I have begun a new position working with a refugee resettlement agency. My duties will include my speaking with groups and churches about the refugee crisis and the need for volunteers to help in the resettlement process. There will be great compassion in these crowds. There will also be great fear and confusion as to the realities of the world surrounding refugees.
The worldwide refugee crisis did not begin with Syrians fleeing certain death in small boats trying to find a safe shore. It did not begin with the pictures of children found dead on foreign beaches. There have been vast movements of endangered people around the world for a long time.
They are fleeing persecution and fearing for their lives often for no better reason than the language they speak, the faith they hold in their heart, location where their parents were born or the shade of their skin.
This has been going on for generations. Perhaps as long as mankind has visited cruelty and intolerance upon itself.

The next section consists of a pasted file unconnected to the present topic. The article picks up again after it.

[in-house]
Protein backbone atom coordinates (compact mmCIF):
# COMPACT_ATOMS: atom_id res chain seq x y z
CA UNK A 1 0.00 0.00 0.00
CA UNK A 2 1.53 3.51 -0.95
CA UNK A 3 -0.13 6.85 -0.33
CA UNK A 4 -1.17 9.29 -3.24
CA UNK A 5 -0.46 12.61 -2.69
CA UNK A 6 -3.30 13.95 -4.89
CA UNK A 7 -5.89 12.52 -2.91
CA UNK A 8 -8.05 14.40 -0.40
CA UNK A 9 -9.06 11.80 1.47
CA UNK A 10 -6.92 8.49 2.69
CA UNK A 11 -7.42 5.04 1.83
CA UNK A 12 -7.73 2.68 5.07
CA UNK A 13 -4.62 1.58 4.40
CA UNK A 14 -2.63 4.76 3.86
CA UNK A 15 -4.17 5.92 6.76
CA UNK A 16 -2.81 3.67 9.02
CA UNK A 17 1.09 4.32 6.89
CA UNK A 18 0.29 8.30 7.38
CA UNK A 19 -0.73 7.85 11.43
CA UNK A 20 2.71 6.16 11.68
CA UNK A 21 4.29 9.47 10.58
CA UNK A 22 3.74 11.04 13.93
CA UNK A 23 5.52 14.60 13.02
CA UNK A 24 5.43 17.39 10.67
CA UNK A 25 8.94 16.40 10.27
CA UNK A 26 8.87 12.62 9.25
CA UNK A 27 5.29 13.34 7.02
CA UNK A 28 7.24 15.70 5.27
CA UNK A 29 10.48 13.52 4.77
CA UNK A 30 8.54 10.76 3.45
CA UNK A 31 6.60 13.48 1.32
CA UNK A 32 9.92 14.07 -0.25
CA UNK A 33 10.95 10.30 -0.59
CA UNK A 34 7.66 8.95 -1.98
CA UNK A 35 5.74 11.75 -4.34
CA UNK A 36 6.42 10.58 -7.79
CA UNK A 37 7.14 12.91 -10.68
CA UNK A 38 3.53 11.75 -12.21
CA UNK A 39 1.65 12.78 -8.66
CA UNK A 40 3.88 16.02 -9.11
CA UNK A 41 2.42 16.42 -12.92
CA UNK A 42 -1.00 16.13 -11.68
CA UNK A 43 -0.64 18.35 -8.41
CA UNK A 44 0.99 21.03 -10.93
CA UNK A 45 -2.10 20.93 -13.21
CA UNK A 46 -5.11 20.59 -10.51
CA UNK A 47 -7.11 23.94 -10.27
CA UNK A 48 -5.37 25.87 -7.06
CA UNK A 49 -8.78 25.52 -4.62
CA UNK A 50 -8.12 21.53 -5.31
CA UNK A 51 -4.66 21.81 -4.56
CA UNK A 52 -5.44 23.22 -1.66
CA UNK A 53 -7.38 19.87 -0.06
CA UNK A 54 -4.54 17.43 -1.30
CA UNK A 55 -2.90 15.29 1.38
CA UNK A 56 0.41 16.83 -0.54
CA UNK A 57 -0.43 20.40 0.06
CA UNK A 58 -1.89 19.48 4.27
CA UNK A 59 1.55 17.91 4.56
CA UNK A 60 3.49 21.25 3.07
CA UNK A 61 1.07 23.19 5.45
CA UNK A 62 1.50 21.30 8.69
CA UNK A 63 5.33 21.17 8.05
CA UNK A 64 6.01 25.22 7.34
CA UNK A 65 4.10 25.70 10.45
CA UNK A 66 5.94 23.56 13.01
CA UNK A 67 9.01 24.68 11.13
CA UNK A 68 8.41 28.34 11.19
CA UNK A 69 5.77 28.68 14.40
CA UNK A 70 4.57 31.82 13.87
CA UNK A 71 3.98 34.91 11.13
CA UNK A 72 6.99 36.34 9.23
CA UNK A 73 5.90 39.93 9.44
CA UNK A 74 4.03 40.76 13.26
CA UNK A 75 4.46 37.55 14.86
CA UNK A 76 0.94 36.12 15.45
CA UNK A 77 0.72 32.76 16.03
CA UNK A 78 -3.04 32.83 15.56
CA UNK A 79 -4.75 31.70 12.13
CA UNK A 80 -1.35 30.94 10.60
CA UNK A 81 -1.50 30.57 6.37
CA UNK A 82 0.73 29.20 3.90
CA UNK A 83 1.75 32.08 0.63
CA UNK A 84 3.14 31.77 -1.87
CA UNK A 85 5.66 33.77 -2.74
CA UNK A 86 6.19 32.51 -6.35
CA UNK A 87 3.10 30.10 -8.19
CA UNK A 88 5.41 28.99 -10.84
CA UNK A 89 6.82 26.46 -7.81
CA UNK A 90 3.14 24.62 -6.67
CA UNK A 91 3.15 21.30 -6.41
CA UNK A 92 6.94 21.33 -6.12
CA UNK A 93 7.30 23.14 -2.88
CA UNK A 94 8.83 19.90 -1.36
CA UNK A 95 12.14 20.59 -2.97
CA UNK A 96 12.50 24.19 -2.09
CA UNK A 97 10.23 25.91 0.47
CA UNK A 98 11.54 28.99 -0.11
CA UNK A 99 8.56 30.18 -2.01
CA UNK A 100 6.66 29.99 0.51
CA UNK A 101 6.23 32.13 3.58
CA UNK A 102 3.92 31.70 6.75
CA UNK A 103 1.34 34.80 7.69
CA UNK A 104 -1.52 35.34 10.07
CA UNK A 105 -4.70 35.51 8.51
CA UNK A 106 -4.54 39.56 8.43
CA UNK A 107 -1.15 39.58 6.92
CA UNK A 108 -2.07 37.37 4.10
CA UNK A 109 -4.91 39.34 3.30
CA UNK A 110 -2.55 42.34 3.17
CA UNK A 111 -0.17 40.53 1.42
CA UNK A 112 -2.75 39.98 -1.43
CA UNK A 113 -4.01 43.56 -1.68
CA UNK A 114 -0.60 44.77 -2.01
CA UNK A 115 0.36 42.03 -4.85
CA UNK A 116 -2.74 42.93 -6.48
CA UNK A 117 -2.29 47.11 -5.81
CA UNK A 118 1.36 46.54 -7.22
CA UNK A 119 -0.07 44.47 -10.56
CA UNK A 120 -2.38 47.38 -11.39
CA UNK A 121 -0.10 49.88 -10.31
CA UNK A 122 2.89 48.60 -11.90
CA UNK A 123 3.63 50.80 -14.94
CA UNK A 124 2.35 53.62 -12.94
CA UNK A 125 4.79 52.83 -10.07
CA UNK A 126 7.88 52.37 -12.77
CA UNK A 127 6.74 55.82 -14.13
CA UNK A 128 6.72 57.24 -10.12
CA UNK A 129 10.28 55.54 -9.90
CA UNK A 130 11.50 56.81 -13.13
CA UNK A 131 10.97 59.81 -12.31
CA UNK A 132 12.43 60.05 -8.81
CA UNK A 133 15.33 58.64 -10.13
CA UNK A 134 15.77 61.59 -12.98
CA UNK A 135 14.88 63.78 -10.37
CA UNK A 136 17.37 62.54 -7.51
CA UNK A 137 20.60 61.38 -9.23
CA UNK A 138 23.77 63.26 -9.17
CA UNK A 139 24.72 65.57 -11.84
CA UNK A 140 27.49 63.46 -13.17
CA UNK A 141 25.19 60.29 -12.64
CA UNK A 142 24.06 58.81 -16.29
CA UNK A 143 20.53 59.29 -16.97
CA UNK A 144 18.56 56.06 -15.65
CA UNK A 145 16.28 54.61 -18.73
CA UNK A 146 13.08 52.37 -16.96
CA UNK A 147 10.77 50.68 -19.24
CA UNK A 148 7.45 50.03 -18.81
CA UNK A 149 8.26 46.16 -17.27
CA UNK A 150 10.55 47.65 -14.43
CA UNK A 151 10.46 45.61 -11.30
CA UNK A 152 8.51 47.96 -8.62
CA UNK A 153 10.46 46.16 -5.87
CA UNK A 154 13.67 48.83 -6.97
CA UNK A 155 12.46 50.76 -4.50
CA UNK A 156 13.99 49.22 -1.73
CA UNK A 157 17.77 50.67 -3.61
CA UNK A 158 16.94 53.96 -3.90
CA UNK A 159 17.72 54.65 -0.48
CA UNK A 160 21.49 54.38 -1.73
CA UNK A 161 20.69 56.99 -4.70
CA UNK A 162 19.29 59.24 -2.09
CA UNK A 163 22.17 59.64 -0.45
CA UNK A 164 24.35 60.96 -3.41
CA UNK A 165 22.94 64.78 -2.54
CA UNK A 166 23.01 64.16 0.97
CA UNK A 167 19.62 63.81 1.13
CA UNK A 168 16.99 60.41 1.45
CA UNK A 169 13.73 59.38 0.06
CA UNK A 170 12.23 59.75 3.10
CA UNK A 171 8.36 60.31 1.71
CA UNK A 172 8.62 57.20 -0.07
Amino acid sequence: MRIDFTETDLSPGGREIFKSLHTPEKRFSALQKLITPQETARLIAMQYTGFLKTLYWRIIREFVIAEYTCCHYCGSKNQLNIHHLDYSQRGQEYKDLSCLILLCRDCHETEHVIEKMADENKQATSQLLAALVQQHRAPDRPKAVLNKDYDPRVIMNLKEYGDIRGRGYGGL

The current dilemma is the difficulty we have dividing the needs of our fear of terrorists with the needs of others fleeing from fears of their own. We fear what may happen again. They fear what will happen, and continue to happen unless they somehow escape. “But what if there are terrorists hiding among them?” we cry out in our fear. To help answer that and hopefully quell that fear long enough for compassion to rise up I put this here.
I hope it helps clear the smoke and dust from your eyes.
Refugee Entry Process into the United States
The process for determining if any risk is involved in allowing a refugee or refugee family into the U.S. is broad and deeply layered. Many agencies, both foreign and domestic, are involved. With layers of redundancies as well as ongoing review and updates to more current intelligence, a process is enacted that is the most stringent and comprehensive of any applied to anyone entering this country. If at any time any element of risk is discovered the case is halted and entry denied. If at the end of any stage there is any doubt at all the case is halted and entry denied. Of all the refugees around the world (at least 16 million by conservative counts) only those who have a strong case for refugee status make the move to another country for resettlement. The number represents less than 1% of the total world refugee population.